Residents have mounted a round-the-clock watch to try to save their homes from wildfires ravaging the Greek island of Evia as the government promised to help citizens who lost their homes.
Hundreds of Greek fire crews, backed by foreign firefighters and volunteers, battled flare-ups on Greece’s second-largest island, where fires were burning on Tuesday for the eighth day.
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Other fronts in the Peloponnese also reignited hours after it was announced to be under control, and authorities ordered the evacuation of some 20 more villages in the region of Arkadia.
The government announced relief measures for those who have lost homes and property as more than 500 fires forced the evacuation of dozens of villages and thousands of people.
On Monday, Prime Minister Kyriakos Mitsotakis apologised for failures in tackling the wildfires that have burned across the country as authorities began counting the cost in lost homes and livelihoods.
Mitsotakis approved a 500-million-euro ($585.85m) aid budget for Evia and the Attica region around Athens and said all forests destroyed by the fires would be restored.
As part of the relief measures detailed by the government on Tuesday, those affected would receive compensation for the damage to homes or businesses, they would be exempt from property tax and receive rent subsidies.
The prime minister has also pledged hundreds of millions of euros in additional funds for civil protection, reforestation and flood prevention.
Opposition slams government
However, the main political opposition blamed the government for using climate change as an excuse to cover up deficiencies in its handling of the crisis.
“Climate change is, without doubt, an especially dangerous reality. However, it cannot be used as an excuse by the government because it ignored our warnings and those of scientists,” Alexis Tsipras, head of the left-wing SYRIZA party, told reporters.
Deputy Civil Protection Minister Nikos Hardalias told reporters the state apparatus did all it could in the face of 586 wildfires in eight days during the worst heatwave in 30 years.
“Do not shoot the fighters in the hour of battle. Every home lost for us is a stab in the heart,” Hardalias said. “The losses we suffered involved fighters, not civilians.”
The flames have killed three in Greece and several people have been injured, some critically. Sixteen people have been arrested on suspicion of arson or negligent arson, the police said.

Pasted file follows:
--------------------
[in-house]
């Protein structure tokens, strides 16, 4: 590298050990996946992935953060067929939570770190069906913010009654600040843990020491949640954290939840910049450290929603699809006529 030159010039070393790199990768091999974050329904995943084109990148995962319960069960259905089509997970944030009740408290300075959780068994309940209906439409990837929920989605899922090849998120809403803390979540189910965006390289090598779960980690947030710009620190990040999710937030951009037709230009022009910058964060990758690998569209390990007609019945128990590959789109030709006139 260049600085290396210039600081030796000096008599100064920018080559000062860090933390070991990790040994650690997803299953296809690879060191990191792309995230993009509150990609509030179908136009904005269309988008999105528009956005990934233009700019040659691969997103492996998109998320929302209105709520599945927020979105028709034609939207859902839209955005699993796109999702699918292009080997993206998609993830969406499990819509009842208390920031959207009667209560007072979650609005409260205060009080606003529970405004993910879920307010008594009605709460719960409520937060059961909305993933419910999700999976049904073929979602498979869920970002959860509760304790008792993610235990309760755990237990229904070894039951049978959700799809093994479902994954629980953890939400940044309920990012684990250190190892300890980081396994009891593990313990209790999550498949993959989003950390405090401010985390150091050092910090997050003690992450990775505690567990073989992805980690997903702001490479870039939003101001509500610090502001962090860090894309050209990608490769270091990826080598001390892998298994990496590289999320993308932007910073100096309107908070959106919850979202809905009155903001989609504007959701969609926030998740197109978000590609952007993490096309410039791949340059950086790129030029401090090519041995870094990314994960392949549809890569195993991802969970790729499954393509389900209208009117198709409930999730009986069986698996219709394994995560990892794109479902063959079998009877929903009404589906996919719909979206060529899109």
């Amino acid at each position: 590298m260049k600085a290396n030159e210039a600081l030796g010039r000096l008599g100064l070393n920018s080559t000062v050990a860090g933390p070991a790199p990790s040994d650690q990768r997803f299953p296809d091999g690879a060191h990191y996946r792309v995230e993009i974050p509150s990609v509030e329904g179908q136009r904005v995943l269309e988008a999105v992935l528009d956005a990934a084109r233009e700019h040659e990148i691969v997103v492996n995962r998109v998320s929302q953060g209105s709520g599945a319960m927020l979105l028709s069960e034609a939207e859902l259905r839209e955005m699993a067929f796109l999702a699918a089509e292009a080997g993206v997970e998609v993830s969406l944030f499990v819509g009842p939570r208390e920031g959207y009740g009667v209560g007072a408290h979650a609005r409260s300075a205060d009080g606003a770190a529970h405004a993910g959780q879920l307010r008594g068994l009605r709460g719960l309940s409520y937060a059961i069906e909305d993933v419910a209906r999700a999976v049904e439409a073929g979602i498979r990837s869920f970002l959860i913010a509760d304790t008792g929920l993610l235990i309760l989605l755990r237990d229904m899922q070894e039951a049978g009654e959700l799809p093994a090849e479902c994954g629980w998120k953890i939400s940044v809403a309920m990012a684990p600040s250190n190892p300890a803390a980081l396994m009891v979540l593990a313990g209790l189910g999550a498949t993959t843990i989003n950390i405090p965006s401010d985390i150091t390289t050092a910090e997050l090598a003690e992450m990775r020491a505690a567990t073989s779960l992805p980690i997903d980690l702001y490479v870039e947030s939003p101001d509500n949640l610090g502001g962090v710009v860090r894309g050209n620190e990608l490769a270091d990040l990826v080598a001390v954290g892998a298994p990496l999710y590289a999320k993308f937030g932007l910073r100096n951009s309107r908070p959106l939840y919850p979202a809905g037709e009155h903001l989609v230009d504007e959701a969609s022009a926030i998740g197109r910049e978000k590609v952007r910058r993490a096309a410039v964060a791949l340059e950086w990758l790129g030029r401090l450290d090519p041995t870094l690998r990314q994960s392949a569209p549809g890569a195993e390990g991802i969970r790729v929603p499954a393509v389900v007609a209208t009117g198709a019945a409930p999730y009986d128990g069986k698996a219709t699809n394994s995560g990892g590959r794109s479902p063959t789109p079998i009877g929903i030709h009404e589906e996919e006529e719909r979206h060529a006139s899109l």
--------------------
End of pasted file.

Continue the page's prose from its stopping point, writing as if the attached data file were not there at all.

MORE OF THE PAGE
Sentinel-2 satellite imagery showed swaths of forest scorched by the wildfires in Attica, Evia and the Peloponnese, with the Athens National Observatory estimating that about 65,000 hectares (approximately 160,600 acres) had been burned in total by Sunday.
Lack of aerial support
Much of the attention was focused on Tuesday on keeping the fire out of Evia’s northern hub of Istiaia, where 7,000 residents had yet to evacuate.
Firefighters and volunteers had been engaged overnight in “hand-to-hand combat, fighting heart and soul” to erect fire breaks outside villages Istiaia Mayor Yiannis Kontzias said.
He said “mistakes were made and we need to draw lessons from this,” adding, “The Greek state must never forget what happened in northern Evia.”
“Helicopters helped a lot and if we had done that since the beginning, we would have avoided all this destruction.”
He was echoing a complaint widely heard about the lack of air support not just on Evia, but throughout Greece.
Many mayors around the country have complained of a serious lack of aerial support in fighting the fires, despite government assurances of having set aside ample resources.
The Evia force includes hundreds of firefighters from Romania, Serbia and Ukraine. They were reinforced on Tuesday with units from Cyprus, Slovakia and Poland, the civil protection authority said.
The rugged island is popular with holidaymakers and many Greeks have summer homes on Evia. Some 3,000 people were evacuated by sea this past week as the flames neared.
European Union states and other countries have so far contributed 21 aircraft, 250 vehicles and more than 1,200 firefighters, some of whom were due to arrive by Friday, according to the AFP news agency.
Meanwhile, crews battled two fires on Tuesday in the coastal province of Mugla in the southwest of neighbouring Turkey, including a brush fire near Bodrum’s Gumusluk resort neighbourhood.
Bodrum’s mayor said the fire was close to being extinguished and no residential areas were threatened.
Also in Turkey, firefighters quickly put out a new blaze in a forest in Istanbul’s Sariyer district.
Eight people have been killed in recent fires in Turkey.